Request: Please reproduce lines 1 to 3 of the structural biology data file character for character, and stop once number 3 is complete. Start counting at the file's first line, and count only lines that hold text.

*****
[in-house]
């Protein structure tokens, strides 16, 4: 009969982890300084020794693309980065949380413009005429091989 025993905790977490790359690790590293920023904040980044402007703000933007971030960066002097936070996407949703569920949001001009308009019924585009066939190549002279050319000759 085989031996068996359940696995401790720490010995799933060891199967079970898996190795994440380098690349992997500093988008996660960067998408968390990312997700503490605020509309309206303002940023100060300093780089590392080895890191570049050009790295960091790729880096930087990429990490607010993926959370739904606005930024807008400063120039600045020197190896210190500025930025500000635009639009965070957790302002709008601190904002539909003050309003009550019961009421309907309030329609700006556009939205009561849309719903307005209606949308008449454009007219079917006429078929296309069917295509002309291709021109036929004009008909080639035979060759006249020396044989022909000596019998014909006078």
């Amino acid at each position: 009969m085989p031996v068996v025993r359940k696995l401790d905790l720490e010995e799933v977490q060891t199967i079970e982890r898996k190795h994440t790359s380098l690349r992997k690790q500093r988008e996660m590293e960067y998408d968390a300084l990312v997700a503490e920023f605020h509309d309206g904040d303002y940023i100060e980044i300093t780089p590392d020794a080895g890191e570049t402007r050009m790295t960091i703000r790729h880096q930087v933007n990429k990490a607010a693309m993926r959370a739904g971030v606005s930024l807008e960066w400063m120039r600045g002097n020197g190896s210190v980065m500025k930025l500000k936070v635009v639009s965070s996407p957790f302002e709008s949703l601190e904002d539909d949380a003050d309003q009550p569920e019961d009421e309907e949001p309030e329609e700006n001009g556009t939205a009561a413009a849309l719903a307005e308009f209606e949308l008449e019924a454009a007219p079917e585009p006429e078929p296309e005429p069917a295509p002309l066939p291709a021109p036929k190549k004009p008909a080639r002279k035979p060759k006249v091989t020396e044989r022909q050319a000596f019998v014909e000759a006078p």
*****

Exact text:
[in-house]
């Protein structure tokens, strides 16, 4: 009969982890300084020794693309980065949380413009005429091989 025993905790977490790359690790590293920023904040980044402007703000933007971030960066002097936070996407949703569920949001001009308009019924585009066939190549002279050319000759 085989031996068996359940696995401790720490010995799933060891199967079970898996190795994440380098690349992997500093988008996660960067998408968390990312997700503490605020509309309206303002940023100060300093780089590392080895890191570049050009790295960091790729880096930087990429990490607010993926959370739904606005930024807008400063120039600045020197190896210190500025930025500000635009639009965070957790302002709008601190904002539909003050309003009550019961009421309907309030329609700006556009939205009561849309719903307005209606949308008449454009007219079917006429078929296309069917295509002309291709021109036929004009008909080639035979060759006249020396044989022909000596019998014909006078």
């Amino acid at each position: 009969m085989p031996v068996v025993r359940k696995l401790d905790l720490e010995e799933v977490q060891t199967i079970e982890r898996k190795h994440t790359s380098l690349r992997k690790q500093r988008e996660m590293e960067y998408d968390a300084l990312v997700a503490e920023f605020h509309d309206g904040d303002y940023i100060e980044i300093t780089p590392d020794a080895g890191e570049t402007r050009m790295t960091i703000r790729h880096q930087v933007n990429k990490a607010a693309m993926r959370a739904g971030v606005s930024l807008e960066w400063m120039r600045g002097n020197g190896s210190v980065m500025k930025l500000k936070v635009v639009s965070s996407p957790f302002e709008s949703l601190e904002d539909d949380a003050d309003q009550p569920e019961d009421e309907e949001p309030e329609e700006n001009g556009t939205a009561a413009a849309l719903a307005e308009f209606e949308l008449e019924a454009a007219p079917e585009p006429e078929p296309e005429p069917a295509p002309l066939p291709a021109p036929k190549k004009p008909a080639r002279k035979p060759k006249v091989t020396e044989r022909q050319a000596f019998v014909e000759a006078p």